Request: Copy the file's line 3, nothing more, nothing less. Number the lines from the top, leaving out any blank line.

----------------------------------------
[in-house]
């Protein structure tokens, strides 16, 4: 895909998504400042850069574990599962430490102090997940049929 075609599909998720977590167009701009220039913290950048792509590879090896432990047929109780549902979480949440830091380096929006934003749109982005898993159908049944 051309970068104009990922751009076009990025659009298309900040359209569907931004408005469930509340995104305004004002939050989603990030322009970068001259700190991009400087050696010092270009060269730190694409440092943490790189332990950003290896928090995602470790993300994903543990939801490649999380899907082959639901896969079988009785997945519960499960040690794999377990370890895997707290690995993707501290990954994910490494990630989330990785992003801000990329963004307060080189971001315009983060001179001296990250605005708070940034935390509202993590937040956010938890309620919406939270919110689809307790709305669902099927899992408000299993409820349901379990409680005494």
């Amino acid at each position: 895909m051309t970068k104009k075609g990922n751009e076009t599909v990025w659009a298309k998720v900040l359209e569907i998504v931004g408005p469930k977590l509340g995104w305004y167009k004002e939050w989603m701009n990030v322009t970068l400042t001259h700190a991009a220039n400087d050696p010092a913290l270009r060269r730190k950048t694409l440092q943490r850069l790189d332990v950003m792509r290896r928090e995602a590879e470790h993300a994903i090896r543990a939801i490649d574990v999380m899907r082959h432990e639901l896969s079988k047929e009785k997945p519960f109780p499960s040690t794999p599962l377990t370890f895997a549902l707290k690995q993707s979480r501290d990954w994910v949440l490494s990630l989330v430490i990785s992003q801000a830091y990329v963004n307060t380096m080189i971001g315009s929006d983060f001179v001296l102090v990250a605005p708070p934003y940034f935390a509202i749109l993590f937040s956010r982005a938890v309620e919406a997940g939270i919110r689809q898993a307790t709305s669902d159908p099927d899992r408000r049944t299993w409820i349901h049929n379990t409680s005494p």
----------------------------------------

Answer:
């Amino acid at each position: 895909m051309t970068k104009k075609g990922n751009e076009t599909v990025w659009a298309k998720v900040l359209e569907i998504v931004g408005p469930k977590l509340g995104w305004y167009k004002e939050w989603m701009n990030v322009t970068l400042t001259h700190a991009a220039n400087d050696p010092a913290l270009r060269r730190k950048t694409l440092q943490r850069l790189d332990v950003m792509r290896r928090e995602a590879e470790h993300a994903i090896r543990a939801i490649d574990v999380m899907r082959h432990e639901l896969s079988k047929e009785k997945p519960f109780p499960s040690t794999p599962l377990t370890f895997a549902l707290k690995q993707s979480r501290d990954w994910v949440l490494s990630l989330v430490i990785s992003q801000a830091y990329v963004n307060t380096m080189i971001g315009s929006d983060f001179v001296l102090v990250a605005p708070p934003y940034f935390a509202i749109l993590f937040s956010r982005a938890v309620e919406a997940g939270i919110r689809q898993a307790t709305s669902d159908p099927d899992r408000r049944t299993w409820i349901h049929n379990t409680s005494p």